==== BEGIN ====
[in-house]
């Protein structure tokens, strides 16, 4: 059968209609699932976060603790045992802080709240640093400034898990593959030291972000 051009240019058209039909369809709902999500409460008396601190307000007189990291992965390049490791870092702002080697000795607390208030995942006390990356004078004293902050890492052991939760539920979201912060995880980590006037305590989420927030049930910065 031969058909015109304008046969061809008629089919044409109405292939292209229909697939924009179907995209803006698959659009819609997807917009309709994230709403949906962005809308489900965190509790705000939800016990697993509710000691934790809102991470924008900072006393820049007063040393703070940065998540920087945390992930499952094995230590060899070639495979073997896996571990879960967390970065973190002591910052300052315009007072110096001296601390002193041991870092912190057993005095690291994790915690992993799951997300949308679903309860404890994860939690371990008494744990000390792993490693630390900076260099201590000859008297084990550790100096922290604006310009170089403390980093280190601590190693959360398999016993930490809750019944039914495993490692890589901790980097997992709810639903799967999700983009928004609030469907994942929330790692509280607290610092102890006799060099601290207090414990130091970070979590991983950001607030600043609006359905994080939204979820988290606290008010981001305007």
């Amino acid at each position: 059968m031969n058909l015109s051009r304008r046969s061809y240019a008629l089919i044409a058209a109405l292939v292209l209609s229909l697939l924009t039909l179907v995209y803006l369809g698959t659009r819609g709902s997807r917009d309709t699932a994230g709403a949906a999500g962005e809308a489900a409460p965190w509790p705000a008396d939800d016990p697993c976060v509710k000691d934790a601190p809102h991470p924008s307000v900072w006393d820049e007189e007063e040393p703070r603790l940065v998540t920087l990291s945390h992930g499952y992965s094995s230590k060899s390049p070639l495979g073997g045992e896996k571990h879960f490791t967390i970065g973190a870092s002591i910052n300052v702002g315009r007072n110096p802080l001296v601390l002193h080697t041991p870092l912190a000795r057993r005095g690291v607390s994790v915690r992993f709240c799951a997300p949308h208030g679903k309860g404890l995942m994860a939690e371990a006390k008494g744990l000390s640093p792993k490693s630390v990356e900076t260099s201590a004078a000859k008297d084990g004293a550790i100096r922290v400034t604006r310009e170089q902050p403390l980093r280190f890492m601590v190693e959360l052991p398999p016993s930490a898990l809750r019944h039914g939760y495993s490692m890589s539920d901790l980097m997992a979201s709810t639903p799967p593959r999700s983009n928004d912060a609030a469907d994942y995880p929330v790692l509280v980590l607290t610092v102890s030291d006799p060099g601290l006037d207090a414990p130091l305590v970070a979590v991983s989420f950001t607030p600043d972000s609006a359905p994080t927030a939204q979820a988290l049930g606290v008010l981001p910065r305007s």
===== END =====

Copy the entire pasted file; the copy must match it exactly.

[in-house]
């Protein structure tokens, strides 16, 4: 059968209609699932976060603790045992802080709240640093400034898990593959030291972000 051009240019058209039909369809709902999500409460008396601190307000007189990291992965390049490791870092702002080697000795607390208030995942006390990356004078004293902050890492052991939760539920979201912060995880980590006037305590989420927030049930910065 031969058909015109304008046969061809008629089919044409109405292939292209229909697939924009179907995209803006698959659009819609997807917009309709994230709403949906962005809308489900965190509790705000939800016990697993509710000691934790809102991470924008900072006393820049007063040393703070940065998540920087945390992930499952094995230590060899070639495979073997896996571990879960967390970065973190002591910052300052315009007072110096001296601390002193041991870092912190057993005095690291994790915690992993799951997300949308679903309860404890994860939690371990008494744990000390792993490693630390900076260099201590000859008297084990550790100096922290604006310009170089403390980093280190601590190693959360398999016993930490809750019944039914495993490692890589901790980097997992709810639903799967999700983009928004609030469907994942929330790692509280607290610092102890006799060099601290207090414990130091970070979590991983950001607030600043609006359905994080939204979820988290606290008010981001305007």
């Amino acid at each position: 059968m031969n058909l015109s051009r304008r046969s061809y240019a008629l089919i044409a058209a109405l292939v292209l209609s229909l697939l924009t039909l179907v995209y803006l369809g698959t659009r819609g709902s997807r917009d309709t699932a994230g709403a949906a999500g962005e809308a489900a409460p965190w509790p705000a008396d939800d016990p697993c976060v509710k000691d934790a601190p809102h991470p924008s307000v900072w006393d820049e007189e007063e040393p703070r603790l940065v998540t920087l990291s945390h992930g499952y992965s094995s230590k060899s390049p070639l495979g073997g045992e896996k571990h879960f490791t967390i970065g973190a870092s002591i910052n300052v702002g315009r007072n110096p802080l001296v601390l002193h080697t041991p870092l912190a000795r057993r005095g690291v607390s994790v915690r992993f709240c799951a997300p949308h208030g679903k309860g404890l995942m994860a939690e371990a006390k008494g744990l000390s640093p792993k490693s630390v990356e900076t260099s201590a004078a000859k008297d084990g004293a550790i100096r922290v400034t604006r310009e170089q902050p403390l980093r280190f890492m601590v190693e959360l052991p398999p016993s930490a898990l809750r019944h039914g939760y495993s490692m890589s539920d901790l980097m997992a979201s709810t639903p799967p593959r999700s983009n928004d912060a609030a469907d994942y995880p929330v790692l509280v980590l607290t610092v102890s030291d006799p060099g601290l006037d207090a414990p130091l305590v970070a979590v991983s989420f950001t607030p600043d972000s609006a359905p994080t927030a939204q979820a988290l049930g606290v008010l981001p910065r305007s």